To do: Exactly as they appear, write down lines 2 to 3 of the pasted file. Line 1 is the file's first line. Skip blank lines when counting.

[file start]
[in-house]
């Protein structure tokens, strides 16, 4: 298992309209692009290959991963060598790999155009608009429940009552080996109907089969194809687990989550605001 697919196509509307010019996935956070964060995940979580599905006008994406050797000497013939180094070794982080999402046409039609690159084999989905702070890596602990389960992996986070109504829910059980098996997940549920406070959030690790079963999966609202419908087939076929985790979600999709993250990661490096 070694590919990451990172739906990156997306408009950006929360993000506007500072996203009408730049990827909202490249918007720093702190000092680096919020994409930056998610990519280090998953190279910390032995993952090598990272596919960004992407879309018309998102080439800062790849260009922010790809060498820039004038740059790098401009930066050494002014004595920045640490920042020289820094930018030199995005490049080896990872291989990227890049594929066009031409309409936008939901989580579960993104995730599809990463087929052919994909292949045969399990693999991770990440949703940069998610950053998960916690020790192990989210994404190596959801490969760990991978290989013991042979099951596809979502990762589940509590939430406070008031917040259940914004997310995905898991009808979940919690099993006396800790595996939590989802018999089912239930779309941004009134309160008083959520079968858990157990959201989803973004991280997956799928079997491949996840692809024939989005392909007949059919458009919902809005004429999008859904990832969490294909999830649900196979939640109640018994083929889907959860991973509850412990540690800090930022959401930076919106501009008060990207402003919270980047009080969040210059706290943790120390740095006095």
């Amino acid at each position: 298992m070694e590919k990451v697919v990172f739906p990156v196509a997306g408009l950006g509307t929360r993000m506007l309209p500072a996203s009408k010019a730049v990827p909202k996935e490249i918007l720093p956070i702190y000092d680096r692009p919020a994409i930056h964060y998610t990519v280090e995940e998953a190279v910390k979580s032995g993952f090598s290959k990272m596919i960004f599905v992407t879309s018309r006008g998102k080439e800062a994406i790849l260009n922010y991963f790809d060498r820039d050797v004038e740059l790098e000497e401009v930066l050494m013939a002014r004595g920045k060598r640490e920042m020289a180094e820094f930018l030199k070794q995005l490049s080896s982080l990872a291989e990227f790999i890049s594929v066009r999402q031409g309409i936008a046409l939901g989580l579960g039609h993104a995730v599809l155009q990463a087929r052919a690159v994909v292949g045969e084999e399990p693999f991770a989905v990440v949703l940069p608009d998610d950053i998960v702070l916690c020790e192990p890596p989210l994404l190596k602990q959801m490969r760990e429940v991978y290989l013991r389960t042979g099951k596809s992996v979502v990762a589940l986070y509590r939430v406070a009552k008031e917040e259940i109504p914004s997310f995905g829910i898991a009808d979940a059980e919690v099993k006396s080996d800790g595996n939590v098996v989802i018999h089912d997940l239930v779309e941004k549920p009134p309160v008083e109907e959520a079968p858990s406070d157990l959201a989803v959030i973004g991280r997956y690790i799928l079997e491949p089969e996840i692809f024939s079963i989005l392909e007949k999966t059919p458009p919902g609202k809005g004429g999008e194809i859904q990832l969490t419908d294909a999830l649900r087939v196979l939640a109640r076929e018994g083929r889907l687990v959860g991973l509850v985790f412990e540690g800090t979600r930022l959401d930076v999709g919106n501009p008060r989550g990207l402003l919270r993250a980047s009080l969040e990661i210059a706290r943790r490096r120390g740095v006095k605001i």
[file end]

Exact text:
């Protein structure tokens, strides 16, 4: 298992309209692009290959991963060598790999155009608009429940009552080996109907089969194809687990989550605001 697919196509509307010019996935956070964060995940979580599905006008994406050797000497013939180094070794982080999402046409039609690159084999989905702070890596602990389960992996986070109504829910059980098996997940549920406070959030690790079963999966609202419908087939076929985790979600999709993250990661490096 070694590919990451990172739906990156997306408009950006929360993000506007500072996203009408730049990827909202490249918007720093702190000092680096919020994409930056998610990519280090998953190279910390032995993952090598990272596919960004992407879309018309998102080439800062790849260009922010790809060498820039004038740059790098401009930066050494002014004595920045640490920042020289820094930018030199995005490049080896990872291989990227890049594929066009031409309409936008939901989580579960993104995730599809990463087929052919994909292949045969399990693999991770990440949703940069998610950053998960916690020790192990989210994404190596959801490969760990991978290989013991042979099951596809979502990762589940509590939430406070008031917040259940914004997310995905898991009808979940919690099993006396800790595996939590989802018999089912239930779309941004009134309160008083959520079968858990157990959201989803973004991280997956799928079997491949996840692809024939989005392909007949059919458009919902809005004429999008859904990832969490294909999830649900196979939640109640018994083929889907959860991973509850412990540690800090930022959401930076919106501009008060990207402003919270980047009080969040210059706290943790120390740095006095």
């Amino acid at each position: 298992m070694e590919k990451v697919v990172f739906p990156v196509a997306g408009l950006g509307t929360r993000m506007l309209p500072a996203s009408k010019a730049v990827p909202k996935e490249i918007l720093p956070i702190y000092d680096r692009p919020a994409i930056h964060y998610t990519v280090e995940e998953a190279v910390k979580s032995g993952f090598s290959k990272m596919i960004f599905v992407t879309s018309r006008g998102k080439e800062a994406i790849l260009n922010y991963f790809d060498r820039d050797v004038e740059l790098e000497e401009v930066l050494m013939a002014r004595g920045k060598r640490e920042m020289a180094e820094f930018l030199k070794q995005l490049s080896s982080l990872a291989e990227f790999i890049s594929v066009r999402q031409g309409i936008a046409l939901g989580l579960g039609h993104a995730v599809l155009q990463a087929r052919a690159v994909v292949g045969e084999e399990p693999f991770a989905v990440v949703l940069p608009d998610d950053i998960v702070l916690c020790e192990p890596p989210l994404l190596k602990q959801m490969r760990e429940v991978y290989l013991r389960t042979g099951k596809s992996v979502v990762a589940l986070y509590r939430v406070a009552k008031e917040e259940i109504p914004s997310f995905g829910i898991a009808d979940a059980e919690v099993k006396s080996d800790g595996n939590v098996v989802i018999h089912d997940l239930v779309e941004k549920p009134p309160v008083e109907e959520a079968p858990s406070d157990l959201a989803v959030i973004g991280r997956y690790i799928l079997e491949p089969e996840i692809f024939s079963i989005l392909e007949k999966t059919p458009p919902g609202k809005g004429g999008e194809i859904q990832l969490t419908d294909a999830l649900r087939v196979l939640a109640r076929e018994g083929r889907l687990v959860g991973l509850v985790f412990e540690g800090t979600r930022l959401d930076v999709g919106n501009p008060r989550g990207l402003l919270r993250a980047s009080l969040e990661i210059a706290r943790r490096r120390g740095v006095k605001i």